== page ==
- The Washington Times - Thursday, May 30, 2002

A Chevy Malibu collided with a D.C. firetruck in Northeast yesterday, leaving five persons injured and the fire department facing a critical shortage of emergency vehicles.
The truck's four firefighters were treated at the Washington Hospital Center, and the 87-year-old driver of the Chevy Malibu was treated at Howard University Hospital for mostly minor injuries.
But the 9:30 a.m. accident at South Dakota Avenue and Monroe Street NE totaled the 10-year-old firetruck and robbed the D.C. fire department of its last reserve pumper truck just minutes before Mayor Anthony A. Williams announced the resignation of Fire Chief Ronnie Few.
Word of the chief's resignation coming after a crash seems apt: Chief Few's 22-month tenure was marked by obsolete vehicles, dilapidated firehouses, faulty radios, poor training and low morale among the department's 1,900 workers.
"I think the problems that were here [before Chief Few arrived] are still here," said D.C. Council member Kathy Patterson, Ward 3 Democrat and chairman of the Judiciary Committee. "The lack of safe apparatus and communication equipment are real problems.
"It is real obvious to me the needs are there, including the stability and the transparent leadership," said Mrs. Patterson, whose committee oversees the fire department.
In addition to its lack of up-to-date vehicles, the D.C. Fire and Emergency Medical Services Department still has a malfunctioning radio system, inadequate cross-training, and firefighters and paramedics who operate under different pay scales, schedules and procedures all issues Chief Few vowed to address when he took charge in July 2000.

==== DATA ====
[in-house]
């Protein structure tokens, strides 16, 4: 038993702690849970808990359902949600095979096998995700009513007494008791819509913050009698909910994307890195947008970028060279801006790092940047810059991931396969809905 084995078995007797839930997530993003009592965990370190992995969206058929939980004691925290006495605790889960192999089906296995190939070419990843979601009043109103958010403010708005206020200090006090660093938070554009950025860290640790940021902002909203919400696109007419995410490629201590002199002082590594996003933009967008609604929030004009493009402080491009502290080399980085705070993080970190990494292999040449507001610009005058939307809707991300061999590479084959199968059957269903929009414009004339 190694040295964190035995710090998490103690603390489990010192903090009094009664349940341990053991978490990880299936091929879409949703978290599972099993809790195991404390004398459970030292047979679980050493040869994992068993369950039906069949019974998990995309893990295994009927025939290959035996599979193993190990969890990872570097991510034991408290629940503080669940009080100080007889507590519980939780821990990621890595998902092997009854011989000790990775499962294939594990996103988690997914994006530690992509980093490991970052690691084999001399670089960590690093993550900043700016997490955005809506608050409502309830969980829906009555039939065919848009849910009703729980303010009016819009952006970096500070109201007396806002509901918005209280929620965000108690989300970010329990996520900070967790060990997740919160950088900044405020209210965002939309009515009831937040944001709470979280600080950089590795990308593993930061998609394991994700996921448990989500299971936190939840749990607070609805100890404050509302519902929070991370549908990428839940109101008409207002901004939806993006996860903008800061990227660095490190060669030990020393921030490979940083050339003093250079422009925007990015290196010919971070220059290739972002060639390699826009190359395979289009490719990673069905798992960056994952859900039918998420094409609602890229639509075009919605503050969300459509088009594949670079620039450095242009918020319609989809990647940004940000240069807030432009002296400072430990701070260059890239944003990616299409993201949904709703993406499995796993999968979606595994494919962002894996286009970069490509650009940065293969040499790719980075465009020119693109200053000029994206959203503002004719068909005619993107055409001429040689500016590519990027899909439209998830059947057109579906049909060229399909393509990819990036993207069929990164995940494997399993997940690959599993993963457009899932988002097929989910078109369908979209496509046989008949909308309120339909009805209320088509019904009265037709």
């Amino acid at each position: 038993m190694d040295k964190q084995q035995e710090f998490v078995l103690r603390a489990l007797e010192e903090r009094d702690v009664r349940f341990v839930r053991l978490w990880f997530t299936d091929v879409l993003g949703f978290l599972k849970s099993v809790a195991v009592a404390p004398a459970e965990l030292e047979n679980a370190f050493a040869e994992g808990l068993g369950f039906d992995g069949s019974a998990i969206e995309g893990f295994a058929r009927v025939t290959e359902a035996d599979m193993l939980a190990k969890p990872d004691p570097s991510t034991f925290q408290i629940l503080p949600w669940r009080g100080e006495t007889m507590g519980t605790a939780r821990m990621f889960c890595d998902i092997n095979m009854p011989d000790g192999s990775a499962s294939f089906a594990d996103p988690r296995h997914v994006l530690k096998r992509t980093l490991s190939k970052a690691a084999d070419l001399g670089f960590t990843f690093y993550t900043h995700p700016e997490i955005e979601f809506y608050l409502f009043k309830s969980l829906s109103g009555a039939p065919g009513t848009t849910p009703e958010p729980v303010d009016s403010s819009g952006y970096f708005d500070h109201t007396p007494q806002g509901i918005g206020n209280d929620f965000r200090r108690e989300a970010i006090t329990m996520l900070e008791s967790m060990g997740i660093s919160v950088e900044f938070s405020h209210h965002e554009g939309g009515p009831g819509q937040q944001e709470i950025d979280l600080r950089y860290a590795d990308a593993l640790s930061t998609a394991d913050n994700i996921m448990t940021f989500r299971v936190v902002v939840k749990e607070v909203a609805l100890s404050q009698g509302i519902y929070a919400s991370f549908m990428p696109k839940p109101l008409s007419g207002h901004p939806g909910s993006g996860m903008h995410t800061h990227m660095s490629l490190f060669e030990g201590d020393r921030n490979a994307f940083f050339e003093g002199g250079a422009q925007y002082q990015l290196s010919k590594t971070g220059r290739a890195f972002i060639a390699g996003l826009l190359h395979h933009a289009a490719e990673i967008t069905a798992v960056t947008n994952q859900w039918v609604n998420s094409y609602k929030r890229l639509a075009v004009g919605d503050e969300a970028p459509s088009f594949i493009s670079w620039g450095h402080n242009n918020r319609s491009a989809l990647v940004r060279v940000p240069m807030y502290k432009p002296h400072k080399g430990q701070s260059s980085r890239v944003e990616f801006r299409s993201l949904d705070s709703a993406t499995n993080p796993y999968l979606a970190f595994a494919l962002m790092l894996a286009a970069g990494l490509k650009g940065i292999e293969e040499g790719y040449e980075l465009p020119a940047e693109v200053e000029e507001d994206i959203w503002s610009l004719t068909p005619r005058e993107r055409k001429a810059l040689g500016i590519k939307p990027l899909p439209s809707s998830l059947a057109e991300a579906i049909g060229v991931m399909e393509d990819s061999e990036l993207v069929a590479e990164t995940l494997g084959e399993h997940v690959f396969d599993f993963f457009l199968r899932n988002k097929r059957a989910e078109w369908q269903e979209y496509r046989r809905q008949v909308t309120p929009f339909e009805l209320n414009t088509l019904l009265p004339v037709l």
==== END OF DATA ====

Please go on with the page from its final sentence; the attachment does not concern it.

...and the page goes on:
"I think it is worse than when he arrived. There have been no policies put in place that have made things better. No equipment purchased by him that made things better," said Lt. Ray Sneed, president of the D.C. Fire Fighters Association, Local 36. "He was able to survive for a while on things that were already in motion."
The mayor's "scorecard" shows that the fire department is failing to meet key performance goals for inspecting buildings for fire-code violations, creating paramedic engine companies and training paramedics to be able to also serve as firefighters.
Chief Few did not receive a performance bonus this year because his department did not meet its goals last year.
Also, the D.C. inspector general is investigating Chief Few's hiring of a friend as a contractor without divulging this affiliation in his financial-disclosure statement. The inspector general is also investigating errors on the chief's resume.
The Washington Times first reported March 13 that three of Chief Few's top aides lied about their professional and educational experience on their resumes.
Assistant Chiefs Gary L. Garland and Marcus R. Anderson, and Deputy Chief Bruce A. Cowan contended they had held the rank of chief in their previous jobs in the East Point, Ga., Fire Department, but their personnel records show they never rose above the rank of lieutenant. They also said they had attended universities that had no record of their enrollment or attendance.